BARLEY SECTOR CREATES INFORMATION BASE
BY ERIN ARMSTRONG • PHOTO COURTESY OF BARLEY COUNCIL OF CANADA
Two years ago, the Canadian Barley Industry Round Table undertook a comprehensive review of the various organizations that represent the crop’s value chain. The roundtable included representatives from across the barley sector, including farmers, breeders and researchers, consumers and the private sector. One of the outcomes of the discussions was the recognition of the need for a barley research strategy, given the diversity of the value chain and lack of a central information base on barley research activities.
Barley Council of Canada (BCC) subsequently went through a strategic review to determine how we can best deliver value in key areas for our membership. In the area of barley research and development, the Brewing and Malting Barley Research Institute (BMBRI) was identified as the organization best positioned to lead initiatives related to feed and malting barley research and development. This is an area in which BMBRI has a very long history of providing support. Barley research is a focus for BCC and the two organizations work closely in this area.
Gina Feist, executive director of the BMBRI has a long career in the administration of research grants. She took on the lead role in developing a barley research strategy with significant support from Kara Barnes, director of grower and industry programs with BCC. In addition to enhancing strong collaboration between BMBRI and BCC, Barnes’s role as the administrator of the current National Barley Cluster uniquely positions her to contribute to the development of the barley research strategy.
Prior to the establishment of BCC, the now-defunct Barley Development Council published regular reports on research needs and priorities for almost 20 years. These reports were used as a resource by many in the industry. This included breeders and researchers who used them to keep up to date on end-use priorities.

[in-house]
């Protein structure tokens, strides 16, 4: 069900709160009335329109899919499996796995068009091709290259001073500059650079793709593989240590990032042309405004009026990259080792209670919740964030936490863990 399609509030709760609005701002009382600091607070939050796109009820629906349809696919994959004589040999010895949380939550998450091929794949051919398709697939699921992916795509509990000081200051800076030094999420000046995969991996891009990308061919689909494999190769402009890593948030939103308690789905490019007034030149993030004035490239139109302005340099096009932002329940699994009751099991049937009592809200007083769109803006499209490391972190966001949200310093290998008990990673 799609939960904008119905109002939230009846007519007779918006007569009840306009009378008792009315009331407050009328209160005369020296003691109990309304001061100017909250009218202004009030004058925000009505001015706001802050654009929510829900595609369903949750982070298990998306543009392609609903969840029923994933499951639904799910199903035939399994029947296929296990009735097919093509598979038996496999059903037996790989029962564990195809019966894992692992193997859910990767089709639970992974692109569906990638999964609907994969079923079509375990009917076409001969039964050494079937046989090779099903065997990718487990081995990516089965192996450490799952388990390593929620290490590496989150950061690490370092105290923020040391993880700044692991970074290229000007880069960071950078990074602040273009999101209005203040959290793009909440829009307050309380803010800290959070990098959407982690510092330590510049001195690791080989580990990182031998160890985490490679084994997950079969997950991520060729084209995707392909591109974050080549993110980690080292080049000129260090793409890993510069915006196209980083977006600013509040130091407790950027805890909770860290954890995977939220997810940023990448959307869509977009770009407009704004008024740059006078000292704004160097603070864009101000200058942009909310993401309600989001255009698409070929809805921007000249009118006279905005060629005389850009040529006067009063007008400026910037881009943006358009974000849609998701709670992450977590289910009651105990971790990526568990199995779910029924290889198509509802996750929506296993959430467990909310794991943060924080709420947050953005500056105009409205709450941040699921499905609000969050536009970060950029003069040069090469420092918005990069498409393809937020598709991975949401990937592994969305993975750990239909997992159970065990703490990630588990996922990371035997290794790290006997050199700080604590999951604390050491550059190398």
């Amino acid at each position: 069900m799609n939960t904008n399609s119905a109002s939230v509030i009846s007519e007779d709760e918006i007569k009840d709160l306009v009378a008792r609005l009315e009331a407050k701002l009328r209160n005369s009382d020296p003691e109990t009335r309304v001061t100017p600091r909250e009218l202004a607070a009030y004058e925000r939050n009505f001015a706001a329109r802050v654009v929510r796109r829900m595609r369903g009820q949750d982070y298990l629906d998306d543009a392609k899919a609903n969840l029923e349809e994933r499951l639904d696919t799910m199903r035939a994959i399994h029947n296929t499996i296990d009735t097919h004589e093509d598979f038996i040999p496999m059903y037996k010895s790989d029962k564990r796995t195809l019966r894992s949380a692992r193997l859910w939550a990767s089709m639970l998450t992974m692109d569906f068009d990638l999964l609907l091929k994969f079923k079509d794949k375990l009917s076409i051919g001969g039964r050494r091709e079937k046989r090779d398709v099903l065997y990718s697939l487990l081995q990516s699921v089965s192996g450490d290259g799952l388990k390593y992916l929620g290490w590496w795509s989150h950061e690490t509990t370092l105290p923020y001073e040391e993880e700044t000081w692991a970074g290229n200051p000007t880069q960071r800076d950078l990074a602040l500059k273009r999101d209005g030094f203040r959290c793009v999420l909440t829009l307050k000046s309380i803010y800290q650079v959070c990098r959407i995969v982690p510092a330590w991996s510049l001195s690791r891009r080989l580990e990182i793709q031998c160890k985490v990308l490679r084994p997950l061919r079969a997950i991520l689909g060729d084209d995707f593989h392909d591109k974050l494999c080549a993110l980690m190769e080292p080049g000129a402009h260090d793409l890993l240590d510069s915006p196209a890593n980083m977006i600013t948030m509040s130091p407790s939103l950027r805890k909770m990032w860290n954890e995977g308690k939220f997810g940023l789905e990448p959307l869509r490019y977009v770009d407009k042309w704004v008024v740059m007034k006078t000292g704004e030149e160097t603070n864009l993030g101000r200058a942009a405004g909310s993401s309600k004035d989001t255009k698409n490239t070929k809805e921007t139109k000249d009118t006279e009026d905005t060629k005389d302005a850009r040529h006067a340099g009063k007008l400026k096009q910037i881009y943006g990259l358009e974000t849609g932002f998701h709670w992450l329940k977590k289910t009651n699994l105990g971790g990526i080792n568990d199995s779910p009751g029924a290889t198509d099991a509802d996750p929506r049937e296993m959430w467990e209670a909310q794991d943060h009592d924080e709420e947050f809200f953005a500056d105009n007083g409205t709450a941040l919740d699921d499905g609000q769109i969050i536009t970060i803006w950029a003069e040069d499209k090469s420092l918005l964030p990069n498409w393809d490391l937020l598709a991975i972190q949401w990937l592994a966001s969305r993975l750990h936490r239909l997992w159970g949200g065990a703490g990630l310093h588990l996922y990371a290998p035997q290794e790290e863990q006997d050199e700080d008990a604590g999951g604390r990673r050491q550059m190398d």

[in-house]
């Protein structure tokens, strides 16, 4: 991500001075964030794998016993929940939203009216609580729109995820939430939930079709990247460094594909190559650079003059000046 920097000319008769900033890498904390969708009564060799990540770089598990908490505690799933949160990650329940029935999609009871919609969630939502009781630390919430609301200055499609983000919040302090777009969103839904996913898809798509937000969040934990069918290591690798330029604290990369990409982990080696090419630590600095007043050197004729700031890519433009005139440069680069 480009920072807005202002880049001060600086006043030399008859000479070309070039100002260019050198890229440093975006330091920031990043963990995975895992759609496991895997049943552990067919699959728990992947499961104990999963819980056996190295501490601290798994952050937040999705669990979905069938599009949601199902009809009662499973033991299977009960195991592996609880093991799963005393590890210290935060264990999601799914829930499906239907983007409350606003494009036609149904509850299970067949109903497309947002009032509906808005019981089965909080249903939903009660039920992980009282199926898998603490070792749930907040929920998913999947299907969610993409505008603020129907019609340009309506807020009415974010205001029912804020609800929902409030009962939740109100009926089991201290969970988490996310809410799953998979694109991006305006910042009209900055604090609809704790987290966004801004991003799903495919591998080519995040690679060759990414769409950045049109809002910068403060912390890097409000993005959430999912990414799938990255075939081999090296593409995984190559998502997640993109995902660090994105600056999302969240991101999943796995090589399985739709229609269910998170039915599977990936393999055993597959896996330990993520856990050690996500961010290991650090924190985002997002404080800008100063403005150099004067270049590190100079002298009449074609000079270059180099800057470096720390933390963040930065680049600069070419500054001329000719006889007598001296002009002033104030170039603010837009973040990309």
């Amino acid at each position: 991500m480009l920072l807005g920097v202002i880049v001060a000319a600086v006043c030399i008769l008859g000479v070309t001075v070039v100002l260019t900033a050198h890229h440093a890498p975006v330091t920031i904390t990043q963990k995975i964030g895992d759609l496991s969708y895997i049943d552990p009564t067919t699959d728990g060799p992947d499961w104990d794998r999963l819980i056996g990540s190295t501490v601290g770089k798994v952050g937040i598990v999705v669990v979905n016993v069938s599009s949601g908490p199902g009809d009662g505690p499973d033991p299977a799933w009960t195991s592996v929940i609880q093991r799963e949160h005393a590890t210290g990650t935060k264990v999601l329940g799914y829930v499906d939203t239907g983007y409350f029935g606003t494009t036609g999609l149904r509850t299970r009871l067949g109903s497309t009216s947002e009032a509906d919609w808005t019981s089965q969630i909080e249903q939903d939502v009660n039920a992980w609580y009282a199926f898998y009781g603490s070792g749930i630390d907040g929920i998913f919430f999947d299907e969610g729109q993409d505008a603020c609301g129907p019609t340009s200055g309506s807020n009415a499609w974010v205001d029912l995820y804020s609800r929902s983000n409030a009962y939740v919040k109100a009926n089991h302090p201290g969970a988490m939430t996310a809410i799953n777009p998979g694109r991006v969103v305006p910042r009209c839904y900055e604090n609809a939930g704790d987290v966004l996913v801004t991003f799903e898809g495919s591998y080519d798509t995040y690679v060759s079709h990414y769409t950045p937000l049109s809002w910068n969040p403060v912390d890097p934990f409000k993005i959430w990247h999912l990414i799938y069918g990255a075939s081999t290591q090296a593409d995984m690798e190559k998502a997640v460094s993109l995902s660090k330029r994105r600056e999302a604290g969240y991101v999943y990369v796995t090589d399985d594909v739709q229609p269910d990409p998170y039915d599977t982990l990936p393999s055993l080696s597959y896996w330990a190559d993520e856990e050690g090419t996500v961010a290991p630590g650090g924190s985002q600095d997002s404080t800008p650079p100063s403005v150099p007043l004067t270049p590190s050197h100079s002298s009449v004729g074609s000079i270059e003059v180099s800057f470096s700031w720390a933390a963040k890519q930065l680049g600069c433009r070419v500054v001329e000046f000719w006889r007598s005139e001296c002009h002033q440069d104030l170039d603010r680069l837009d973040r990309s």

Funders also consulted the reports to assess whether new proposals duplicated work already underway or lined up with established priorities. They also served as a very handy directory for barley organizations, breeders and researchers and end-users such as maltsters, brewers and food processors. The strategy being developed now will serve similar purposes.
The strategy will include several components. These include: a who’s who directory of the barley research and development arena, a catalogue that details current barley R&D activities in Canada, the research priorities of the various barley sectors including feed, forage, malting, brewing, food and industrial uses, funding sources for breeding and research; and, identification of gaps that may exist between the work being done and the needs identified by barley farmers and users.
Strong collaborations already exist among many barley breeders and researchers within Canada and between international groups. Creating a national barley research strategy will ensure everyone in the value chain has access to the same information and can provide a basis for further discussions as priorities evolve.
After more than a year of work, the draft barley research strategy is now undergoing a review process. The strategy will be finalized and made publicly available by the New Year and regularly updated.
Erin Armstrong is the executive director of Barley Council of Canada.